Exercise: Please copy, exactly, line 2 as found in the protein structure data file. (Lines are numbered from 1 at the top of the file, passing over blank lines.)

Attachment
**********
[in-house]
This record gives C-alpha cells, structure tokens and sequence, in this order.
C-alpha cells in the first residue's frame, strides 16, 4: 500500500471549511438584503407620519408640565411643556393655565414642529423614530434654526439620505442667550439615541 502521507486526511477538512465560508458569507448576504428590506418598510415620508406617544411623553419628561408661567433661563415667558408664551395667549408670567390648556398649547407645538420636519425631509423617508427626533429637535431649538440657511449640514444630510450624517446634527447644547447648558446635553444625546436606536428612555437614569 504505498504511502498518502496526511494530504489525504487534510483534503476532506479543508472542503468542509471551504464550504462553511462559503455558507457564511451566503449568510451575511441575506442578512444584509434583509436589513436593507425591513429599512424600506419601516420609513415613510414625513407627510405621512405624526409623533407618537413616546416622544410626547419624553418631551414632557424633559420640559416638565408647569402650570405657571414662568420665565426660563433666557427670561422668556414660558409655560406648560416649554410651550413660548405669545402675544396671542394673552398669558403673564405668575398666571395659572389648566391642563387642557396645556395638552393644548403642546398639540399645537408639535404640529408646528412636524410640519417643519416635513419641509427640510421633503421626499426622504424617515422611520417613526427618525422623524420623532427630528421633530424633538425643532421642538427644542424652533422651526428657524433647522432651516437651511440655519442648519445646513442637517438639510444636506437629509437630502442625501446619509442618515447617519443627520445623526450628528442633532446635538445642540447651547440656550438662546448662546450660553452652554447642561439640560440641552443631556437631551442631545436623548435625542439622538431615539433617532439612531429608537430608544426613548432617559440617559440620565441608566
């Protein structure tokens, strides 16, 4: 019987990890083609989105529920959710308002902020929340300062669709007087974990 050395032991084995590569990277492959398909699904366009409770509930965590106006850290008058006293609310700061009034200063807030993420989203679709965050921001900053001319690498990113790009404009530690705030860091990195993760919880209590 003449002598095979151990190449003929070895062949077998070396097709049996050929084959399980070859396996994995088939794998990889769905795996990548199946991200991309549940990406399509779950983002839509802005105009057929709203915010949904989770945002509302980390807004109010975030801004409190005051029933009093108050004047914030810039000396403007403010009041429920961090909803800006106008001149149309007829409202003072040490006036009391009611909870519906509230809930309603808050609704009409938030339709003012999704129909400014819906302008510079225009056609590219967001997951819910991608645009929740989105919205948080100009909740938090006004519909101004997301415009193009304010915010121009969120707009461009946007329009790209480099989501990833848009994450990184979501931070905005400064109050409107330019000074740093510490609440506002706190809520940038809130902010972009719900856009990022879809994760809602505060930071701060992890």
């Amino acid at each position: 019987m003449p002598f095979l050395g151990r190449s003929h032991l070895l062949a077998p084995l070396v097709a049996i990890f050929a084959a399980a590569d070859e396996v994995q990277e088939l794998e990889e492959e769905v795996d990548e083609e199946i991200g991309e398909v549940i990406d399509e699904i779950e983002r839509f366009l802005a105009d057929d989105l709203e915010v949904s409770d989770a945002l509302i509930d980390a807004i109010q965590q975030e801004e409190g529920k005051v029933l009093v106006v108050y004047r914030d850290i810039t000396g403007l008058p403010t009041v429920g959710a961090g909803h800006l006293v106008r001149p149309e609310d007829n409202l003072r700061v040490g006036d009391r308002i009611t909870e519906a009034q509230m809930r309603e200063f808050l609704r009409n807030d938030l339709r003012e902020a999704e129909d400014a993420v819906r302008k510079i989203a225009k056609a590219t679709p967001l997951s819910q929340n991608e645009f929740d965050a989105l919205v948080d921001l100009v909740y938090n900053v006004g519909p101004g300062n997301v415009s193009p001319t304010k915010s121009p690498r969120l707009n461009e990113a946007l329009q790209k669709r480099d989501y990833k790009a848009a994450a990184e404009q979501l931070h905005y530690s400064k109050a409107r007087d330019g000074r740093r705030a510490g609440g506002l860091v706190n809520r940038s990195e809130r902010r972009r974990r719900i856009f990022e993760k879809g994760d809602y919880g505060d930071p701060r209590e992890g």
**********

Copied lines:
This record gives C-alpha cells, structure tokens and sequence, in this order.